On October 14th, the “Ring of Fire” annular solar eclipse will be visible across several states in North America. Sky-watchers across North, Central, and South America will see a partial eclipse, lasting for about three hours. The area in the path resulting in a full view will have a few minutes to witness the eclipse. The next annular eclipse will occur on April 8th, 2024, viewable from parts of North and Central America.
Many do not know it, but there is a difference between a total and annular eclipse. “With an annular, you don’t get darkness, cooler temperatures or the “black hole sun” effect, but what you do get is a “ring of fire” that’s remarkable in its own right,” Jayne Aubele said. Aubele is a Senior Educator at the New Mexico Museum of Natural History and Science. Annular eclipses tend to cover 91% of the sun. Even though it is not a total eclipse, watchers are still advised to wear solar eclipse glasses at all stages of the event.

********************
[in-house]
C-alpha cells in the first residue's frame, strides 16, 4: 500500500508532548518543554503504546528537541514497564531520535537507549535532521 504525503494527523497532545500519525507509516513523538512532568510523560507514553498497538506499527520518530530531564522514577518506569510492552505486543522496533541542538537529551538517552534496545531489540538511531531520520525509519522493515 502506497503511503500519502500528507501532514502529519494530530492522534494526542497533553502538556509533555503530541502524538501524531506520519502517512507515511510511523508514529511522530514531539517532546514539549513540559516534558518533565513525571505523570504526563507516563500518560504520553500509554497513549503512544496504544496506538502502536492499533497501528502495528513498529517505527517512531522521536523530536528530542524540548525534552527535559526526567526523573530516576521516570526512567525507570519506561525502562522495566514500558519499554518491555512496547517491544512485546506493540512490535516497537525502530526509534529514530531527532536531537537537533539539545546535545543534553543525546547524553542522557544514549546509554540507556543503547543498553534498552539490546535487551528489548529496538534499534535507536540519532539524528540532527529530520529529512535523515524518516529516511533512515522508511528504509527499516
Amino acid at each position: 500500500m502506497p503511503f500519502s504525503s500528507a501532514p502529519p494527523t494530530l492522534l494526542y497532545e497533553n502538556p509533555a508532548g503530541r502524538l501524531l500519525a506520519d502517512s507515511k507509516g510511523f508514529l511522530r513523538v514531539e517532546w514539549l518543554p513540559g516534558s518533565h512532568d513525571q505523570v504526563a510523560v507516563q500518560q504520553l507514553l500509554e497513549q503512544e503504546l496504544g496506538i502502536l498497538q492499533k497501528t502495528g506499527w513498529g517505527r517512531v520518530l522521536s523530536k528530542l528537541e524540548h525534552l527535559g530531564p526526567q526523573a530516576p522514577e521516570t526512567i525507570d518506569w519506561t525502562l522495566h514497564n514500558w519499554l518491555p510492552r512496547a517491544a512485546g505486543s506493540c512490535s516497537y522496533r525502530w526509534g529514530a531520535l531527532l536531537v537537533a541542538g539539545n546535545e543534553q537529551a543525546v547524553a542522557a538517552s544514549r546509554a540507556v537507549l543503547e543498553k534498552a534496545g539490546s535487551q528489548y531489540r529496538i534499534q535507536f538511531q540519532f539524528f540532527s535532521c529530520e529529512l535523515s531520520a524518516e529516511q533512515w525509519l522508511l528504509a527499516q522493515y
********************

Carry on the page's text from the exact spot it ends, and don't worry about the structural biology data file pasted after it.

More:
This annular eclipse’s path will begin in Oregon and cross over Northern California, Nevada, Utah, northeastern Arizona, southwestern Colorado, New Mexico and Texas. Then it will move across Mexico’s Yucatan Peninsula, Belize, Honduras, Nicaragua, Panama, Colombia, and Brazil. The area offering the longest view of the eclipse, up to 4 minutes and 52 seconds, will be at Padre Island on the Texas coast.
For anyone who is unable to watch the eclipse, it will be livestreamed from several webcasts, including San Francisco’s Exploratorium. www.timeanddate.com is also a reliable source for the eclipse livestream.